Hawthorne, Melville, James, Edith Wharton, Faulkner, Flannery O'Connor, Bellow, Cheever, Updike, Carver, Wolff - there's a World XI for starters. The Oxford Book of American Short Stories can hardly fail, and it doesn't. That said, Joyce Carol Oates has made some pretty eccentric choices for what should be, essentially, a Greatest Hits compilation. In a long introductory essay, she explains her modus operandi as 'familiar names, unfamiliar titles', the purpose being to avoid those stories anthologised so often as to be predictable. In a bizarre rhetorical flourish, she asks: 'Isn't the implicit promise of an anthology that it will, or aspires to, present something different, unexpected?' Well, no, not really. All an anthology promises, implicitly or explicitly, is a collection of what is considered the best, and while Oates's intention to surprise us is honourable, the book occasionally feels not 'different' but perverse and slightly unsatisfying. As the old saw goes, if it ain't broke, don't fix it.
Oates has also worked out a neat definition of the short story. It is, in her view, 'a concentration of imagination, and not an expansion; it is no more than 10,000 words; and . . . it achieves closure - meaning that, when it ends, the attentive reader understands why'. I'm not sure I quite understand why Paul Bowles' horrifying story 'A Distant Episode' ended when it did, but I knew I didn't want it to go on.
Arranged in chronological order - the book begins with Irving's 'Rip Van Winkle' - the early stories are largely preoccupied with death, which I suppose is about as emphatic as 'closure' gets. Hawthorne's 'The Wives of the Dead' is a touching threnody which exacts pathos from one of the least interesting narrative devices, the dream. Poe can still scare us with that favourite Gothic chestnut, 'The Tell-Tale Heart', in which a murderer comes down with a bad case of the screaming abdabs on hearing a dead man's heartbeat. In Henry James's grandly melancholic 'The Middle Years' an ailing writer realises his career has reached its twilight after a sequence of false dawns ('It had taken too much of his life to produce too little of his art').
Even when a story seems to be about something else, death keeps up a steady bass thrum before it cranks up the volume. Saul Bellow's marvellous 'Something To Remember Me By' tells a funnysad anecdote in which the narrator is gulled by a couple of con-artists and reduced to walking the streets of Depressionbound Chicago in a woman's dress (it's a long story).
Amid the lovely cadences of the prose and the teeming Thirties street life, we somehow forget that his mother is close to death. Then the narrator inwardly rejoices when his father clouts him on his tardy return: 'If my mother had already died, he would have embraced me instead.'
Tragedy and farce play a morbidly funny duet in John Cheever's 'The Death of Justina', which culminates, as so often with Cheever, on a note of celestial grace. Darker, much darker, is Tim O'Brien's Vietnam story 'The Things They Carried': the weight of a soldier's kit is inventoried with poignant calm while a young lieutenant struggles with a far more terrible burden - his memories. Bharati Mukherjee's 'The Management of Grief' examines death as it haunts the living: an Indian passenger jet goes down off the Irish coast, and a distraught woman hears the voices of her dead family.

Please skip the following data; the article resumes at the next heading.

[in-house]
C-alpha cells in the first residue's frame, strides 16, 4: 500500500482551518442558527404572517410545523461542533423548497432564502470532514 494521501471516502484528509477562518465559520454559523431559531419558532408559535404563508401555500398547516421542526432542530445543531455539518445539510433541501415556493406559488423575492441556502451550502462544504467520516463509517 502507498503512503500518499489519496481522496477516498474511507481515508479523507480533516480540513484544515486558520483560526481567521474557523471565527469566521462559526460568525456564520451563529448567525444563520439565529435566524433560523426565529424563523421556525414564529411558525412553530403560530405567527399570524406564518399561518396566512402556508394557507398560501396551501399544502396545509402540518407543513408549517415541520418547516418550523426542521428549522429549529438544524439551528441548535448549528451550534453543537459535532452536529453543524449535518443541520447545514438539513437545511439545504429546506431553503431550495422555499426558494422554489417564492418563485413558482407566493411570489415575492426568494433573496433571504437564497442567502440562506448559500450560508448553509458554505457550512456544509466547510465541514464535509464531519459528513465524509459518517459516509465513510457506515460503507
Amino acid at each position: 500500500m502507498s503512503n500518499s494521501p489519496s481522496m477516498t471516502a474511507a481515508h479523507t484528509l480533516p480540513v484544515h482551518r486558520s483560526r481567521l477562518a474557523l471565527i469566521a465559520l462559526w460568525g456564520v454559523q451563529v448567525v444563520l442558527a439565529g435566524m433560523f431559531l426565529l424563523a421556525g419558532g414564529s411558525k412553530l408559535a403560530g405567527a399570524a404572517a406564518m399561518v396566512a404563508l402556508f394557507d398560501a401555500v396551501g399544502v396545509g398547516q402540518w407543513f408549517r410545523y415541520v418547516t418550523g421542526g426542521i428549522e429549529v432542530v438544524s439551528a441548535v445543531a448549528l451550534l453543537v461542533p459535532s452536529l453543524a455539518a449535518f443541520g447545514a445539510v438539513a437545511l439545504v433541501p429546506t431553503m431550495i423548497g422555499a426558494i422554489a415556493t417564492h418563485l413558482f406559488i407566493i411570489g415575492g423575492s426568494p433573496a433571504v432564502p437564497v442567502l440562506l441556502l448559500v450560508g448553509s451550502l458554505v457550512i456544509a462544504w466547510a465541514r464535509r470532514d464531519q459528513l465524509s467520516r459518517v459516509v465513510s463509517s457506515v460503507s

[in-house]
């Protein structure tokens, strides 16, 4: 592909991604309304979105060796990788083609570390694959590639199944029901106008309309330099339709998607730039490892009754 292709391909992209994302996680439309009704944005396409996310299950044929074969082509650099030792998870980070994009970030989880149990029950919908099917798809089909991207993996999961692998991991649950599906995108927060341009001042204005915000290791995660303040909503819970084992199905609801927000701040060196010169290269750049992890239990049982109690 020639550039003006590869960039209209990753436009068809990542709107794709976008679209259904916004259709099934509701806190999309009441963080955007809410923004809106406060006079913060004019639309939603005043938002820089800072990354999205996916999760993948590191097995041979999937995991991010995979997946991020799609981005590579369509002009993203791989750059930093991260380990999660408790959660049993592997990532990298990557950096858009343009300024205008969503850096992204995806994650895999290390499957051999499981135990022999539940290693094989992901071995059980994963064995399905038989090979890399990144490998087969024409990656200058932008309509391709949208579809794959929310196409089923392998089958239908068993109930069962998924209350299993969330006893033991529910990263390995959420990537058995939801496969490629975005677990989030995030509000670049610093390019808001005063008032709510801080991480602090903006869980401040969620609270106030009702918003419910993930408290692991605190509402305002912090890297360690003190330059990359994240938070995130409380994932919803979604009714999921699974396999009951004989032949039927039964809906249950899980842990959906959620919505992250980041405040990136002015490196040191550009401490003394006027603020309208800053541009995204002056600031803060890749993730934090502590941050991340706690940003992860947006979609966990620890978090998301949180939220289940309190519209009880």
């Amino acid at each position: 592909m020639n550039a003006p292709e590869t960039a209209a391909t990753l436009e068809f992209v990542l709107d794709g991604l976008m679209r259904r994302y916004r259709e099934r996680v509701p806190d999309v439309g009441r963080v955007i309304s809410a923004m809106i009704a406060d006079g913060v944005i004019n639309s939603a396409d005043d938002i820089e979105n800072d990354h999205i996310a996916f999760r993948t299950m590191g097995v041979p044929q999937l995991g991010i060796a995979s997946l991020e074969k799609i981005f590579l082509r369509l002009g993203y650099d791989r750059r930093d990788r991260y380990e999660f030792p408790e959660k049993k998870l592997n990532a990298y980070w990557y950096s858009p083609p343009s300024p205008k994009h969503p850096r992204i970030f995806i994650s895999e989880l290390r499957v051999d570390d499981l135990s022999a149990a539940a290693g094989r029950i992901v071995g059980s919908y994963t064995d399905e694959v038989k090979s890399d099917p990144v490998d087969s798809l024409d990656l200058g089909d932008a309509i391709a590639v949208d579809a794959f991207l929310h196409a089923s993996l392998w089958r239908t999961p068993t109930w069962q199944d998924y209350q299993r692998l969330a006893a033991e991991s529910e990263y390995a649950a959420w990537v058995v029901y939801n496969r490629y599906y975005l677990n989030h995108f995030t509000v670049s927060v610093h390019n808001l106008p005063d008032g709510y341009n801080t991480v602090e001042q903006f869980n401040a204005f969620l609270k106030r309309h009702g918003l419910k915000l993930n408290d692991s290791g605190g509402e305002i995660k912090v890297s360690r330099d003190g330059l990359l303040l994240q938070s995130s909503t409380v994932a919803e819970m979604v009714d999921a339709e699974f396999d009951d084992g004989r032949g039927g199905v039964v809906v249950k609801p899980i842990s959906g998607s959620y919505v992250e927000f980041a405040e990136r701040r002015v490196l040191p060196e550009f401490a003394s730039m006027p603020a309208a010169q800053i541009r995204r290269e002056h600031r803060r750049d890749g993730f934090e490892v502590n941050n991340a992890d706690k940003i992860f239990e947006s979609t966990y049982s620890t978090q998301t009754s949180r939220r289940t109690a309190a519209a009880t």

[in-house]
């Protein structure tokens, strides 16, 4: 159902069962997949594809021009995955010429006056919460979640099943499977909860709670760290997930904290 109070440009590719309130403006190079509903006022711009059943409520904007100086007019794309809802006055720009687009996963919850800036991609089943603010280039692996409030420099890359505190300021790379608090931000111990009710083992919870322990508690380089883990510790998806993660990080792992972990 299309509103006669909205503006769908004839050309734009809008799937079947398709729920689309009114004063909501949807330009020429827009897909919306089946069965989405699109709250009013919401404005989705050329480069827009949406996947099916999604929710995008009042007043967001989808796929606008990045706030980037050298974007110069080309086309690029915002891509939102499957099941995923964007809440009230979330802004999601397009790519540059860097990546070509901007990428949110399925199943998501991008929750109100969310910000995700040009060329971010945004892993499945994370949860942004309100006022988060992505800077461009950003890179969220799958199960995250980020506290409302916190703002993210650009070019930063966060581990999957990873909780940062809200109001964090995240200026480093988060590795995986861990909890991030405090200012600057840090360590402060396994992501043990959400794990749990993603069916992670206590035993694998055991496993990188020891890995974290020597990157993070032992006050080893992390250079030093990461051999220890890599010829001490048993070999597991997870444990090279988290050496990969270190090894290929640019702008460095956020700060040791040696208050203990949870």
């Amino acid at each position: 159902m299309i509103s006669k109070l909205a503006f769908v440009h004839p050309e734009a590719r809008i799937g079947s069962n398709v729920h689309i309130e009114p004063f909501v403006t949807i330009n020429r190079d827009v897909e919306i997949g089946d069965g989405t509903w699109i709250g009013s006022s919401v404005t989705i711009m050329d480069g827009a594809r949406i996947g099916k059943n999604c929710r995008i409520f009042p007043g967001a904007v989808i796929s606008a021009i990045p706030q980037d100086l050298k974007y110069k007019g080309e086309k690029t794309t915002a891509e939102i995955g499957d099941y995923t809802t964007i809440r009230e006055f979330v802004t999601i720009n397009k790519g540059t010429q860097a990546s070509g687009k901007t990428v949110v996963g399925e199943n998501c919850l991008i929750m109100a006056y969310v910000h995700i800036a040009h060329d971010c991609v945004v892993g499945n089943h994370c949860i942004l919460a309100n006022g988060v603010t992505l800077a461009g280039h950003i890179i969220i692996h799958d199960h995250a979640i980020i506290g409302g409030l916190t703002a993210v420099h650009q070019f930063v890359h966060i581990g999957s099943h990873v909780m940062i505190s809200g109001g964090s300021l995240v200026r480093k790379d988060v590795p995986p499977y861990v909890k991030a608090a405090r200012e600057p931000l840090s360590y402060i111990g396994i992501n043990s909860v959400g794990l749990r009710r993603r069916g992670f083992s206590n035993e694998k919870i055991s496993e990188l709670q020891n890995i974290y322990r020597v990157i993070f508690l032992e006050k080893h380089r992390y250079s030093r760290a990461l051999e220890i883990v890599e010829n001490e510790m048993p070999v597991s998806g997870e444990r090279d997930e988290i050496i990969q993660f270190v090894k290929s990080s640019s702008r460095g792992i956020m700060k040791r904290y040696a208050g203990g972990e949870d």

Joyce Carol Oates reckons that the theme common to all these stories is 'discord', and that 'the quelling of discord and re-establishment of harmony may well be the point of the art'. This being America, harmony is in rather short supply, though not for want of trying. As Cheever mournfully wonders: 'Why, in this most prosperous, equitable and accomplished world - where even the cleaning women practise Chopin preludes in their spare time - should everyone seem to be so disappointed?' It's the American way - so much promise, so much frustration - and it is nowhere more delicately dramatised than in Raymond Carver's portrait of a marriage, 'Are These Actual Miles?' (and isn't that the greatest title?) The isolation of men and women who share one another's lives is movingly explored in Peter Taylor's 'Rain in the Heart', the closure of which is so odd and unsettling you might not feel like reading anything else for a while.
Many of the stories here are as fine as could be, but I couldn't help puzzling over some of those 'unfamiliar titles'. Considering Hemingway and Fitzgerald rank as Titans of the genre, 'A Clean, Well-Lighted Place' and 'An Alcoholic Case' are heavily watered scotch - where's the champagne? Similarly, I wondered about the Malamud and Updike stories, both of them small good things, but not the best. In her desire to shake up the tried and tested, Oates occasionally fouls up the mixture: first-rate author, second-rate story. What's more, she contravenes her own criteria: I was happy to read Amy Tan's 'Two Kinds' and Louise Erdrich's superb 'Fleur', but both of these are excerpted from novels. There's not much sense of closure there.
Comparison between this book and Richard Ford's selection for Granta last year may be instructive. The Oxford book has all the famous names, and is plainly more comprehensive in scope. Ford's selection is more personal, and he limits himself to stories dating from 1944, the year of his birth: it feels untroubled by the need to be all-inclusive.
There is no special agenda at work. As Ford reflected in his introduction, the best stories 'treat us to language. They stir our moral imaginations. They take our minds off our woes, and give order to the previously unordered for the purpose of making beauty and clarity anew'.
There is much beauty and clarity to be found in this terrific collection, though this in spite, rather than because, of those 'different, unexpected' inclusions.Reuse content